Wednesday, February 18, 2009
General Characteristics of Working-Class Writing and Art:
1) The writing is based on lived experience and shows characters as human persons
in a lived space, depicting their daily life including their actual physical work.
2) The writing creates space for people to speak and represent themselves, includes speech idioms and dialects, curses and blessings.
3) The writing is communal in nature. The individual "I" is speaking for the collective "We."
4) Readers can recognize themselves in the writing; it gives validation to their own stories and culture.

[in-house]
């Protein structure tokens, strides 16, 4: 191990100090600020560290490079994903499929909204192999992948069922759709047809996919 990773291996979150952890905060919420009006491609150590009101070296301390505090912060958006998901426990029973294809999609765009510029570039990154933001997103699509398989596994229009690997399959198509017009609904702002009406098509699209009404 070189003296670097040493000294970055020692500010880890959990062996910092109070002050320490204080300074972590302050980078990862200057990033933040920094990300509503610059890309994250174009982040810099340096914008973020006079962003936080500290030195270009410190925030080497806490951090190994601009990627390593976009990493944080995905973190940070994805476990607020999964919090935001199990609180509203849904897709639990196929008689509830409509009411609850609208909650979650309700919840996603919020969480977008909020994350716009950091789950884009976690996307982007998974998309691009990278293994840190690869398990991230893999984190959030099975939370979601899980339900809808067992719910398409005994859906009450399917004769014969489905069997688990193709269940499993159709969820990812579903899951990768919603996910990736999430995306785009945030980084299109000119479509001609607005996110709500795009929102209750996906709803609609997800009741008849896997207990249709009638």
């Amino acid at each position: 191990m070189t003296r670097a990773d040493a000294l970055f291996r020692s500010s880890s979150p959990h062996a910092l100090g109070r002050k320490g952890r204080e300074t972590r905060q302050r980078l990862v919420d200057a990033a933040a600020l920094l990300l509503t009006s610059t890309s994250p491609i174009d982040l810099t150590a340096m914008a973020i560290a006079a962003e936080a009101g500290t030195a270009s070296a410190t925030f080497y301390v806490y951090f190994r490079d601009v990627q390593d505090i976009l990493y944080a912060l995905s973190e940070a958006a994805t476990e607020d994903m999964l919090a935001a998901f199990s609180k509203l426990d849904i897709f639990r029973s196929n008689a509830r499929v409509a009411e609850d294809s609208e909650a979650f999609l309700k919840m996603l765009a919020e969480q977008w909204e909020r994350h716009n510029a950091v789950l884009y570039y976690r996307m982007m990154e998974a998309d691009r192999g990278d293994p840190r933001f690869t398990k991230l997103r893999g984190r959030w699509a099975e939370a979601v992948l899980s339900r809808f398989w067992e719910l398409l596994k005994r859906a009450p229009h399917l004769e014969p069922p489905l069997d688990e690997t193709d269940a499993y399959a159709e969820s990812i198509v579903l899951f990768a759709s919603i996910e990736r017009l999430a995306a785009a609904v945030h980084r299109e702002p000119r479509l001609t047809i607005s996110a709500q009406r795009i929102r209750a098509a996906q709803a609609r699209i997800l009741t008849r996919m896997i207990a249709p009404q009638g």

5) The writing gives language to human suffering and grief. Economics forces are recognized thus giving validation to deep feelings often ignore by mainstream art.
6) The writing (art) has agency in the world, is useful.
7) The writing includes forces of history and their impact on human relationship.
8) The writing challenges dominant assumptions about aesthetics... It breaks rules or conventions of form in favor of verity of experience.
9) The writing builds consciousness of class oppression....denial of rights, exploitative marketplace, etc. and may lead to rebellion.
10) The writing takes sides..."Whose Side Are You On?" it asks and then declares.
[Source: Developed in collaboration with Janet Zandy and her Hands: Physical Labor, Class, and Cultural Work (Rutgers University Press)]